Silk velvets have been preeminent luxury textiles in many parts of the Islamic world and Europe, especially from the 15th century onwards. They were often used for clothing and furnishings, such as carpets, spreads, bolsters, hangings, and exchanged as diplomatic gifts. The 11 textiles in this exhibition are selections from a private New York collection, providing a glimpse into the richness and diversity of Iranian, Indian and Turkish silk velvets. Spanning three distinct cultural areas with their own design sensibilities and tastes, this group of textiles showcases different techniques of velvet production and suggests their varied uses. Of special note are the two complete 17th-century carpets from India and Iran, each measuring nearly 6 by 4 feet and retaining not only their design elements but also their vibrant colors. These, along with nine other substantially sized textile fragments, show the cultural exchange between the Mughal, Safavid and Ottoman empires—linked by shifting ties of political, religious and economic rivalry. Organized by the Asian Art Museum.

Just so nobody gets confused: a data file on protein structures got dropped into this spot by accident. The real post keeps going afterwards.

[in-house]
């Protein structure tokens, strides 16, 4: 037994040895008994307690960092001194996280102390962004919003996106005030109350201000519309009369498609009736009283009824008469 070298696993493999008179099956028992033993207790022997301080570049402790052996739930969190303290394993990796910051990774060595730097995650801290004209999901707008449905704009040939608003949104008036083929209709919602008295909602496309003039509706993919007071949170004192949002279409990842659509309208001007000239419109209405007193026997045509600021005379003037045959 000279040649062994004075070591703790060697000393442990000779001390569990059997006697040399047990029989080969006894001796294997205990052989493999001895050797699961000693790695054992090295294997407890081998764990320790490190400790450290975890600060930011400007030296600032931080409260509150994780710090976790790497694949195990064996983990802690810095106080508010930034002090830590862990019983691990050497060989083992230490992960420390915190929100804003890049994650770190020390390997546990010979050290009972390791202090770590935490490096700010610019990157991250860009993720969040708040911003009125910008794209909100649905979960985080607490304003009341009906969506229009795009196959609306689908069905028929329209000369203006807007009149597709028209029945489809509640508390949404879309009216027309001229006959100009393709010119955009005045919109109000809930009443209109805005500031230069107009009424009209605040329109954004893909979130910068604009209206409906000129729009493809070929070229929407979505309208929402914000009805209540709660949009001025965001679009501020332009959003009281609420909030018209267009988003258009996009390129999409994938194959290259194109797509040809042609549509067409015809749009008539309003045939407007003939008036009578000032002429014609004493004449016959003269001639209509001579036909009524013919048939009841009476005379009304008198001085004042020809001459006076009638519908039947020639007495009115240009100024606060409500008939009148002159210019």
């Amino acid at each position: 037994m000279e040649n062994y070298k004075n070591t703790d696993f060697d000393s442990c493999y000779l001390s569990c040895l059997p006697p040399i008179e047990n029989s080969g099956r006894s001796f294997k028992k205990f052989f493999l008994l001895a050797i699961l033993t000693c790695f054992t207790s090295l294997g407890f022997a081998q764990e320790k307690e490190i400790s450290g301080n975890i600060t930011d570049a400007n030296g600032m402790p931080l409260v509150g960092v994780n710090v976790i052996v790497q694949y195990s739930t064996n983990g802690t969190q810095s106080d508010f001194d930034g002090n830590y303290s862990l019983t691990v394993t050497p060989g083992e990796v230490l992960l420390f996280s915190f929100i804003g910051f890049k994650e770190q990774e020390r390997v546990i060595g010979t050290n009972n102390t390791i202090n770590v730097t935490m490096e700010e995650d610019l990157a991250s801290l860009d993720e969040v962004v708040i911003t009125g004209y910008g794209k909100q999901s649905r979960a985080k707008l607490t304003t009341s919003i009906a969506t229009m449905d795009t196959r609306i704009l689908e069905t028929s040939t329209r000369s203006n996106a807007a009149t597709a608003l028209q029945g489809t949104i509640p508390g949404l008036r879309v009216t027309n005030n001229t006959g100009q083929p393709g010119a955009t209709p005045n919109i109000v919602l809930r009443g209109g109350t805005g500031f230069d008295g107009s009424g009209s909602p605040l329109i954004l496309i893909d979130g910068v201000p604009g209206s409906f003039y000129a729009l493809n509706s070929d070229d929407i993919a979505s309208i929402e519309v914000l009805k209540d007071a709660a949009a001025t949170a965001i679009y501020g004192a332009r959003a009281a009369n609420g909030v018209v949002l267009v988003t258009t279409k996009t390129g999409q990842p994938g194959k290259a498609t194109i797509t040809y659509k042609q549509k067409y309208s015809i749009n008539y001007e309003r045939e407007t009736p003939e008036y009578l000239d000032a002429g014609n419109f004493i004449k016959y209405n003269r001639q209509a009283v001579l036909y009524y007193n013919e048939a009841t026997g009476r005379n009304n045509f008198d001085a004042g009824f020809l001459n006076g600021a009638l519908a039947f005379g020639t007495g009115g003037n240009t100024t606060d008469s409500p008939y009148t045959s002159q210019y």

28 Chinese
June 5–Aug. 16, 2015

28 Chinese offers glimpses of contemporary Chinese art through a group of 28 artists, ranging from the up-and-coming Liu Wei, He Xiangyu and Xu Zhen to the internationally acclaimed Zhang Huan and Ai Weiwei. These artists have made a significant impact on the contemporary art world and have contributed to a malleable definition of “Chinese contemporary art.” Featuring various forms—painting, installation, photography and new media—the exhibition reveals perspectives and attitudes towards tradition, as well as powerful responses to China today. Organized by the Rubell Family Collection/Contemporary Arts Foundation in Miami. 

Asian Art Museum Collection Galleries